Washing protective coating off acrylic?


#1

Has anyone found a method for removing the protective coating easily? I just received an order for 140 pieces of acrylic, each of which will have something like 20 bits of protective coating on one side. Just wondering if anyone’s found a method or chemical bath that will wash away the bits without damaging the acrylic.


#2

I always remove the protective layer before cutting/engraving. Leaving it there will have poor results.


#3

Soaking in alcohol hand cleaner or denatured alcohol can dissolve most adhesives used for tape or other coating with adhesive backing.


#4

Don’t you get any burn marks?


#5

Not sure whether you were talking about Proofgrade or other acrylic. A lot of places use a plastic coating that creates a mess when engraved. Haven’t really used the Proofgrade for anything but cutting so I don’t really know if their masking is best on or off for engraves. For cuts, I’m not sure it matters. I haven’t had problems with burn on the acrylic. But others have used it far more. Will let them recommend.


#6

Take off the plastic coating and replace with paper transfer tape…no burn marks if your settings are right…


#7

Alcohol will cause crazing on acrylic.


#8

Could you be specific - which alcohol and which acrylic ?
As an ex-industrial chemist with ICI who produced the original perspex, aka poly methyl methacrylate, I’ve never come across either methyl, ethyl, or propyl alcohols affecting the surface of Perpex,. so I suspect that Lucite and Plexiglass, the American equivalents will be equally unaffected.
Regards,
John :upside_down_face:


#9

No, I can’t! I’ve read numerous times on the internet that it does and was trying to be helpful. As you know better, great! Glad to know the truth!


#10

I hope you didn’t take in any way as a put down, as it may be that the difference in our two versions of the English language (:wink:) across the pond, may name something as ‘alcohol’ in the US, but that contains other solvents. so I thought it best to explore the possibilities, so we can give other peeps the best advice.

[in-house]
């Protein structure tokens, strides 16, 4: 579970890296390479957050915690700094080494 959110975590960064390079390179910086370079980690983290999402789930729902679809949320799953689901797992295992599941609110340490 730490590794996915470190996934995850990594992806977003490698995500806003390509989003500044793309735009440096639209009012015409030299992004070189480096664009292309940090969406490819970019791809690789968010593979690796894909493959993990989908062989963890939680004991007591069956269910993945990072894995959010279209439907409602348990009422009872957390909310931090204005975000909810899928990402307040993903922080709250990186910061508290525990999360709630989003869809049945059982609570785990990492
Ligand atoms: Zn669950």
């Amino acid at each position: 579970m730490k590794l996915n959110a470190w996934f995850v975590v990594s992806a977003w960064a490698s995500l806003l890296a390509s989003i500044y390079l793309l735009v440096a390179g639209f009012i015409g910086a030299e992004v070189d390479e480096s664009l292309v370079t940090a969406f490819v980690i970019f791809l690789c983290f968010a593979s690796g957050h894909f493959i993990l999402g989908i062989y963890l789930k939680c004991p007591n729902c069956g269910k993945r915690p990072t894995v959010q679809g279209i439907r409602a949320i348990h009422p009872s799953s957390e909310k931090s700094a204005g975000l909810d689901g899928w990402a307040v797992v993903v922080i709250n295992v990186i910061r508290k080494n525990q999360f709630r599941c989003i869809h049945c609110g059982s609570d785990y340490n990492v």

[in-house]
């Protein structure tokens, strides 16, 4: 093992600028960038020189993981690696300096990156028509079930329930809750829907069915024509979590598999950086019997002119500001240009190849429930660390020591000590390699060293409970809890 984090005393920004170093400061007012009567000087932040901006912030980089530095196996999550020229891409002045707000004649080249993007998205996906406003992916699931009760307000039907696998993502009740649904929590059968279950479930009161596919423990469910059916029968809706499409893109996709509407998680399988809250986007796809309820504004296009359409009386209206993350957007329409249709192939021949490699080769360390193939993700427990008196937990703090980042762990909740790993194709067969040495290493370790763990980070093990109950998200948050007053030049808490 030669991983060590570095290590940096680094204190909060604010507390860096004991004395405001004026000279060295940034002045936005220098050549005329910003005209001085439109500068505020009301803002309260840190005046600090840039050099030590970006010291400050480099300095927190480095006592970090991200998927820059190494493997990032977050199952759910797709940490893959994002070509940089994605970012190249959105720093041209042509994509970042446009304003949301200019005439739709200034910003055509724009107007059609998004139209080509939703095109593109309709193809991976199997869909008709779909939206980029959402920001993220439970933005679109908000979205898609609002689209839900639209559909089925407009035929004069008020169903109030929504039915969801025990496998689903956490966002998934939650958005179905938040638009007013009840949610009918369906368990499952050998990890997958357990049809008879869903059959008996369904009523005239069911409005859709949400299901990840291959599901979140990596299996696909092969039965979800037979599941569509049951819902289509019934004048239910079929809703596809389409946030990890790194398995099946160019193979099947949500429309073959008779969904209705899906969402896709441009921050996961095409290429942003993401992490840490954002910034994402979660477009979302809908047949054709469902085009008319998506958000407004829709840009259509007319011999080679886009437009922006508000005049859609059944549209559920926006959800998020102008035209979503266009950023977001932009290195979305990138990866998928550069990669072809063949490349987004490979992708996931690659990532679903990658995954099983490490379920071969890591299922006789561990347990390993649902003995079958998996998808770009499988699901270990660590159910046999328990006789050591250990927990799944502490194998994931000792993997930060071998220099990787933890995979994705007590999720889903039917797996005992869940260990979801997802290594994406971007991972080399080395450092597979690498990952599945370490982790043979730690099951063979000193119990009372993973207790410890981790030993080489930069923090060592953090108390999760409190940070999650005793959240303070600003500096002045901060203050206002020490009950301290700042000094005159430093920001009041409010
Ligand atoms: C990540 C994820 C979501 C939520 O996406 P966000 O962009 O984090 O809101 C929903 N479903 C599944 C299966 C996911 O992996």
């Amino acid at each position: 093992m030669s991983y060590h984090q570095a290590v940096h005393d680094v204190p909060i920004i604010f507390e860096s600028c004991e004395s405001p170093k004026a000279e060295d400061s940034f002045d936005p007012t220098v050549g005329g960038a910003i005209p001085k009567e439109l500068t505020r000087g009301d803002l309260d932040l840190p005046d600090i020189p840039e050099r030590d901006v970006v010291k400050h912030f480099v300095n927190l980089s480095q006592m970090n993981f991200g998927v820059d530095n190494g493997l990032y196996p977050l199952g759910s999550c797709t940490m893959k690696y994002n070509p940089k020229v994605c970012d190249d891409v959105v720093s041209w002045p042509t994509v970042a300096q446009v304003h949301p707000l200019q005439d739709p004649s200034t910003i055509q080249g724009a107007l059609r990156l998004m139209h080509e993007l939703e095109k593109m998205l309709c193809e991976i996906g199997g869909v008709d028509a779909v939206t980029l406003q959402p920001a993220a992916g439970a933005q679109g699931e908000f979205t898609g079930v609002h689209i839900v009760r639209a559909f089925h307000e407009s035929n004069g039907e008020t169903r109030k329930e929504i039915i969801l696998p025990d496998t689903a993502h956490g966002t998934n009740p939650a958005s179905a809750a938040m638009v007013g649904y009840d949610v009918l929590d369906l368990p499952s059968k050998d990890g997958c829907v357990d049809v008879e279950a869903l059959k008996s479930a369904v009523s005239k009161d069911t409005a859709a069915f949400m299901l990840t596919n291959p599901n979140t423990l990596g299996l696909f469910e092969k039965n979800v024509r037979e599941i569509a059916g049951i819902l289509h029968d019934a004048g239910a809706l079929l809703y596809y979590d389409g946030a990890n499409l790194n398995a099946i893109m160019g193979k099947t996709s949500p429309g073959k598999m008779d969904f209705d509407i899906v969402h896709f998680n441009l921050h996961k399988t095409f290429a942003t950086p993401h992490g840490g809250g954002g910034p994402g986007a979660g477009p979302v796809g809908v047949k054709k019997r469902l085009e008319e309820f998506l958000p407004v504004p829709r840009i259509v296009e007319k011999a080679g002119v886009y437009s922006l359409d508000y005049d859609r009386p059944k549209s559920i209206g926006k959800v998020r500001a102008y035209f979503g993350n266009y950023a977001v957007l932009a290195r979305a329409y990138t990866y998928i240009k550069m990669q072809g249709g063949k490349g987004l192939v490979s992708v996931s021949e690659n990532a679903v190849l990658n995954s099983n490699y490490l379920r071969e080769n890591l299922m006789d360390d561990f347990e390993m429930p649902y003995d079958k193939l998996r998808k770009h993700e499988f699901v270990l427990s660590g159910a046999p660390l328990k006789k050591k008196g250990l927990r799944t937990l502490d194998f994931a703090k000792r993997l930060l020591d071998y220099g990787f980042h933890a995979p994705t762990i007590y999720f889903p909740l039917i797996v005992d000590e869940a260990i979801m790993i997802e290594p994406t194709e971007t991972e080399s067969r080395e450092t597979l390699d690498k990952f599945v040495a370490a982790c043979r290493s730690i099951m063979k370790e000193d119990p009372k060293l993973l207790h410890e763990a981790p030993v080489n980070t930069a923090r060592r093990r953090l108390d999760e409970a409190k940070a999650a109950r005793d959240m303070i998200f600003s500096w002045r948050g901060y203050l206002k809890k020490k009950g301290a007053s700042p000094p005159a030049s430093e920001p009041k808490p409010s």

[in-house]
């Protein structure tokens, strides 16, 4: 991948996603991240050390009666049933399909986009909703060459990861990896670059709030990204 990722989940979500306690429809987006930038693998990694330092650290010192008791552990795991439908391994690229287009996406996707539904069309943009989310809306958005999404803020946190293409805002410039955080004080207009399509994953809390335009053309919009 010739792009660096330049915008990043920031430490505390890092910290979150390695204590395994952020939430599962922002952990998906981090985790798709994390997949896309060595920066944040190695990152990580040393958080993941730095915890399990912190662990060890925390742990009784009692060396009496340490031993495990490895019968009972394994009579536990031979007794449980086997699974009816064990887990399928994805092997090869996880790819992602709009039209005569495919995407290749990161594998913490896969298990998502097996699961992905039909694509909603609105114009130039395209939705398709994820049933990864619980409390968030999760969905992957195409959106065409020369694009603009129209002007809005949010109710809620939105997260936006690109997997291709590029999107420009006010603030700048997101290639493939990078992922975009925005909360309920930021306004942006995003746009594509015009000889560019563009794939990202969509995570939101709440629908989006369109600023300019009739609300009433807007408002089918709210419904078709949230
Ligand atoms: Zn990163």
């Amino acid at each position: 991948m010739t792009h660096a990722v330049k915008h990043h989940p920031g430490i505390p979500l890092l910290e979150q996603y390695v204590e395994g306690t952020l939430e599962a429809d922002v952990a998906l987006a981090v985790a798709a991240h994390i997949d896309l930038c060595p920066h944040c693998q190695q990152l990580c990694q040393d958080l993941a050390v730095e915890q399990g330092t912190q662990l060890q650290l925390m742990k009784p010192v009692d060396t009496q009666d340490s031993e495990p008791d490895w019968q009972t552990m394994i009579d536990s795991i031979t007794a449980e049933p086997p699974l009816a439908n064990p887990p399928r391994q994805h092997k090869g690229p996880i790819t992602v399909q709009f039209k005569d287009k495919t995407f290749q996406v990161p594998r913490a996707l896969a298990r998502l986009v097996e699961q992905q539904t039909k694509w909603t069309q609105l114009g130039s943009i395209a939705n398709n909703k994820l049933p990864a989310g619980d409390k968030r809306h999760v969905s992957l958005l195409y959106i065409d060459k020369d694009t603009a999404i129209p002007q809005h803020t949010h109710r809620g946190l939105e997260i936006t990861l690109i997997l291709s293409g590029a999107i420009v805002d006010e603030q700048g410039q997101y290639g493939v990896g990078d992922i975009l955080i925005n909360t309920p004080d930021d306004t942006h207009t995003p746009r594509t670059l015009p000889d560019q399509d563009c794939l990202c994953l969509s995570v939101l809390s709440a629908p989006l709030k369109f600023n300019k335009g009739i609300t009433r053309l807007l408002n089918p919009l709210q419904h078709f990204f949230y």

Regards
John :upside_down_face:


#11

No worries! I saw your credentials and knew you know better!

:slight_smile:


#12

It may be that some denatured alcohol could have many odd toluenes or similar cyclic structures in some brands or times just to poison folk who would drink it. I do not know what adventures the UK has had with blue noses and tax folk over ethanol but it has been quite weird over here.


#13

I’ve noticed a difference between the 70% isopropyl and the 91% here in the US. The cheaper 70% causes crazing in the 91% does not on most of the acrylics I’ve used it on.


#14

Good catch.
I wonder if there is something nasty there as well as water in that unlisted 30% ?
It oxidizes to acetone, which will attack acrylics, so there may some of that present.

I expect it’s the same in the US, but in the UK, you will find a big difference in the purity of chemicals when you go from lab. grade to technical grade, and this reflects in the price. If it’s cheaper, then it’s probably not so pure, and might be cut with anything !
:upside_down_face:


#15

At work we have a 55 gallon drum of medical grade isopropyl, 99% ethanol iirc. Most people are going to just use what is in their bathroom, that bottle of 70% isopropyl from the drug store. Who knows what’s in the other 30%.